Over the past decade, plaintiffs’ lawyers and litigation funders have imported the worst parts of the U.S. lawsuit system to countries like the European Union, Canada, and Australia. More recently, plaintiffs’ lawyers have set their sights on the UK litigation landscape, which has seen an alarming rise in collective actions — known as class actions in the U.S — against businesses.
Scévole de Cazotte, ILR’s senior vice president of international initiatives, spoke with Kenny Henderson, partner at Cameron McKenna Nabarro and one of the UK’s premier defense lawyers, on a recent episode of the Cause for Action podcast. Scévole and Kenny discuss troubling litigation trends, recent moves by the UK Supreme Court, and what’s next for the UK collective action system.
The episode examines the 2020 UK Supreme Court decision in Merricks v. Mastercard, a massive, multibillion-pound case over whether Mastercard overcharged transaction fees between 1992-2008 for almost 46 million British consumers. Essentially, the Court made it easier for collective actions to be certified, signaling that law firms and litigation funders, not consumers and businesses, will benefit the most from the UK lawsuit system. After the decision, eight new collective actions involving millions of class members were certified, with more expected to come. Scévole and Kenny discuss how the combination of the newly lowered threshold and the Court’s little regard for the merits of the Merricks case shifted the UK litigation landscape.
Another case discussed is a £3bn data protection class action against Google, where none of the claimants signed up to be a part of the case. A similar tactic is used in U.S.-style class actions. The Court approved of this tactic in the case against Google, which could potentially be used to bring more claims because of its ability to establish liability from an opt-in class action perspective.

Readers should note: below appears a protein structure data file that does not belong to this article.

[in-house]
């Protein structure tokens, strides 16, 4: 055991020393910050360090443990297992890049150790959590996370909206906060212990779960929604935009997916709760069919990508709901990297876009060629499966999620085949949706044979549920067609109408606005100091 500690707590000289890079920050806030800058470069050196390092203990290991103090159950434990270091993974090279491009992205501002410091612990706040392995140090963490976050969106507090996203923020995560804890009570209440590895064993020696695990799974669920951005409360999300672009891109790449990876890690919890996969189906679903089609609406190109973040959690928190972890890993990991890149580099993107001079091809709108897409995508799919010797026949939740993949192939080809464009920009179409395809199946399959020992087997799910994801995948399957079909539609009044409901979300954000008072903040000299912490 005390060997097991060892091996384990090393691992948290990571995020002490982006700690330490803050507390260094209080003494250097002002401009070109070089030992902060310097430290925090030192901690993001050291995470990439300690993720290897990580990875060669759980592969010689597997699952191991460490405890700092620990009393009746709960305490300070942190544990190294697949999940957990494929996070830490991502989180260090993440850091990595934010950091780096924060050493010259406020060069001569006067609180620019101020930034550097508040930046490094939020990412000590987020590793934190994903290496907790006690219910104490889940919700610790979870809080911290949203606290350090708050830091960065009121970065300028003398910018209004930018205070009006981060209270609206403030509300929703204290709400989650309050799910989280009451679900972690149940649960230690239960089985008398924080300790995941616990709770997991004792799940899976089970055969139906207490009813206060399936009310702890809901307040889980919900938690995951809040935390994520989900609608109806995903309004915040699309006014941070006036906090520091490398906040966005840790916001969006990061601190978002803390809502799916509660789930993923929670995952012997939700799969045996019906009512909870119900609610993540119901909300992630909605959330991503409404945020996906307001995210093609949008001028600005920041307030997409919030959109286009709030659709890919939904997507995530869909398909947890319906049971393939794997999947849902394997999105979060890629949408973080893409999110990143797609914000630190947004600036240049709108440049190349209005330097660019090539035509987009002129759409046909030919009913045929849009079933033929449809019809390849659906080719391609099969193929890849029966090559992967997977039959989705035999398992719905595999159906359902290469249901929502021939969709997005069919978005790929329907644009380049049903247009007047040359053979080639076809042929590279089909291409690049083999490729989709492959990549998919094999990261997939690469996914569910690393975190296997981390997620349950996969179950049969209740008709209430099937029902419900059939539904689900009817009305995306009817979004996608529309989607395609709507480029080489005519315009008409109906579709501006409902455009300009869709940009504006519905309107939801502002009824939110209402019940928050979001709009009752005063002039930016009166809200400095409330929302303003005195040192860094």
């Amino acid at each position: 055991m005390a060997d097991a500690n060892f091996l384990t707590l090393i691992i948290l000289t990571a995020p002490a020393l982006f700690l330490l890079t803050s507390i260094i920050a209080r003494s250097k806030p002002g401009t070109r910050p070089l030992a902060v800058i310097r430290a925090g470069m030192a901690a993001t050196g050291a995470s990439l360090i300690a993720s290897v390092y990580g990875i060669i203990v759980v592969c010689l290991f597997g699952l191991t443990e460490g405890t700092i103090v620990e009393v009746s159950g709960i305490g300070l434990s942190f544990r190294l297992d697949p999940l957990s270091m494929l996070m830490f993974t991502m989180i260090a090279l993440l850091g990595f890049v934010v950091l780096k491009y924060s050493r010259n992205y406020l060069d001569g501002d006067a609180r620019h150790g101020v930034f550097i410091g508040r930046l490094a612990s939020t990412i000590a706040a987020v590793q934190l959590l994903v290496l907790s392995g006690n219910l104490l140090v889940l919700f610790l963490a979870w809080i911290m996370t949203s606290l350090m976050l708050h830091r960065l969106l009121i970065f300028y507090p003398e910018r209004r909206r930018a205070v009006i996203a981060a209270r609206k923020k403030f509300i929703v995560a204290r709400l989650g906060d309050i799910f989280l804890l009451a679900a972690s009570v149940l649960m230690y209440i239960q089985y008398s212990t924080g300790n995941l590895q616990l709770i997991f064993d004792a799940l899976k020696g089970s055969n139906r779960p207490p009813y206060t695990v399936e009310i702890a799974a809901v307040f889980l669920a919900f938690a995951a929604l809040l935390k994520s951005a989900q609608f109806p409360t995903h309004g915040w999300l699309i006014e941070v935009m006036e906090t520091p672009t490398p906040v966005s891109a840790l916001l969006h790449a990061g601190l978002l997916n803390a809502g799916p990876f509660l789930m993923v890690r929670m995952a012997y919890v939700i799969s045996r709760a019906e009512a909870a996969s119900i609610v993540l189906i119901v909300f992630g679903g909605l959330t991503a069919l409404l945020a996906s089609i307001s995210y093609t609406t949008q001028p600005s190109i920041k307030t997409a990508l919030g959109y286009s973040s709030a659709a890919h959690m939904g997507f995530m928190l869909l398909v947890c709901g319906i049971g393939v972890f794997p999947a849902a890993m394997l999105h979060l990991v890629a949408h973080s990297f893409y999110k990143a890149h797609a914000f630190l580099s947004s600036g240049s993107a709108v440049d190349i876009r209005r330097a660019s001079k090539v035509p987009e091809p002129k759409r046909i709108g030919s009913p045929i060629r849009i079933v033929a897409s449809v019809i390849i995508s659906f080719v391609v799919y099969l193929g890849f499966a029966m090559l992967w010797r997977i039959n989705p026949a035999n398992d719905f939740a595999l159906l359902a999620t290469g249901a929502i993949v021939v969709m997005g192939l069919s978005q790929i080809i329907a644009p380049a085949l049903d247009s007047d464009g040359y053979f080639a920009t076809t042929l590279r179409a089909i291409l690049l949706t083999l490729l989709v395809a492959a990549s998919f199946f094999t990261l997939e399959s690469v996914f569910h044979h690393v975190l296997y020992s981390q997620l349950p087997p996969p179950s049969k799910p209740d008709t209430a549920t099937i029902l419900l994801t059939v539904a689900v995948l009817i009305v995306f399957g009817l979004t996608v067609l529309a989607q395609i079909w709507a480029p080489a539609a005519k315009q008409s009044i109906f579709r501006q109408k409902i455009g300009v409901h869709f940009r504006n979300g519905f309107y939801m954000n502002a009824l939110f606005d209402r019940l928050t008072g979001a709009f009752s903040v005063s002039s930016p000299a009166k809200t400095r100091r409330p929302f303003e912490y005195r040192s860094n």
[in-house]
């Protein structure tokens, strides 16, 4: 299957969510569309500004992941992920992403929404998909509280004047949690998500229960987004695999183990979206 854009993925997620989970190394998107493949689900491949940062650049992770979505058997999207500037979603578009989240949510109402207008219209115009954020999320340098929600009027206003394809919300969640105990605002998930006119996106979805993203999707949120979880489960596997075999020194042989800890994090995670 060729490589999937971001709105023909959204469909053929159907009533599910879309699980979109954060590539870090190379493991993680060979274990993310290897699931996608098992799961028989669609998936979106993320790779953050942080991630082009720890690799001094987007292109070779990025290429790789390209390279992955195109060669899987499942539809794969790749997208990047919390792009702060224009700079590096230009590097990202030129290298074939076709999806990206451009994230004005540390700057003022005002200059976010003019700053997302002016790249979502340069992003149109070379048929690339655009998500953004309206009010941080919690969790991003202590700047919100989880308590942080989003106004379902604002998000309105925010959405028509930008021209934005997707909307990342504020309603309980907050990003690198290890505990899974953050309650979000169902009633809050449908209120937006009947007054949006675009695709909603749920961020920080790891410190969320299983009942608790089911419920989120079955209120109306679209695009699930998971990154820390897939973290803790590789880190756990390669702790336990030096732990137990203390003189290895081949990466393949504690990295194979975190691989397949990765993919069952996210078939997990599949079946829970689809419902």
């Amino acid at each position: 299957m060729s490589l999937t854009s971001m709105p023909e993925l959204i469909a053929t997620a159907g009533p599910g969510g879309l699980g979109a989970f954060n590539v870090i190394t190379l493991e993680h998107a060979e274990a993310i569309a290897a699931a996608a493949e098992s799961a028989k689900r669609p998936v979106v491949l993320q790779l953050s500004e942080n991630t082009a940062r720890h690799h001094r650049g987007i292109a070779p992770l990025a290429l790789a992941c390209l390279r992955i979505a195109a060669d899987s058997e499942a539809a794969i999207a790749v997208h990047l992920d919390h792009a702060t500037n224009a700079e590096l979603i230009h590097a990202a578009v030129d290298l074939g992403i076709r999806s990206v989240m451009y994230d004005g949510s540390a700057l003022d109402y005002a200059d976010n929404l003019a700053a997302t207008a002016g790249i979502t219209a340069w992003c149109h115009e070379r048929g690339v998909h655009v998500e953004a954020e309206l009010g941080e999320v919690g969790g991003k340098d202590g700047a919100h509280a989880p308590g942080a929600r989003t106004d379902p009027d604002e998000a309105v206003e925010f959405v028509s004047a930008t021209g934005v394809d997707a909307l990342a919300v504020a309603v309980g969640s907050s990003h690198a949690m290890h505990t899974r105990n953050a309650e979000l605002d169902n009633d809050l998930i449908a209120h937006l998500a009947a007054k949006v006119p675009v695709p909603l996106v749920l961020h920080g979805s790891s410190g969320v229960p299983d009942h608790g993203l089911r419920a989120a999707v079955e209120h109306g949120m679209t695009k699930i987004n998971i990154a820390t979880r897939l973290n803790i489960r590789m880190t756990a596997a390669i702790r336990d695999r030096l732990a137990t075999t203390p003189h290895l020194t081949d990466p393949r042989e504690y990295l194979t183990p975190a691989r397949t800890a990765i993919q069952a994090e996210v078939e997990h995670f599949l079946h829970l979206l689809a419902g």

Lastly, Scévole and Kenny discuss a forthcoming case involving third party litigation funding (TPLF). TPLF is a multibillion-dollar global industry that operates in secret and allows hedge funds and other financiers to invest in lawsuits in exchange for a cut of any settlement or award. The UK Supreme Court recently agreed to hear a case on the legality of TPLF in a truck manufacturer lawsuit. The defendant is arguing that the litigation funder is part of a damages-based agreement (DBA), which means that the solicitor’s legal fees are contingent upon the case’s success, and the funder should be subjected to the restrictions the UK has in place for DBAs.
Check out the episode to learn more about what’s happening in the lawsuit system across the pond.
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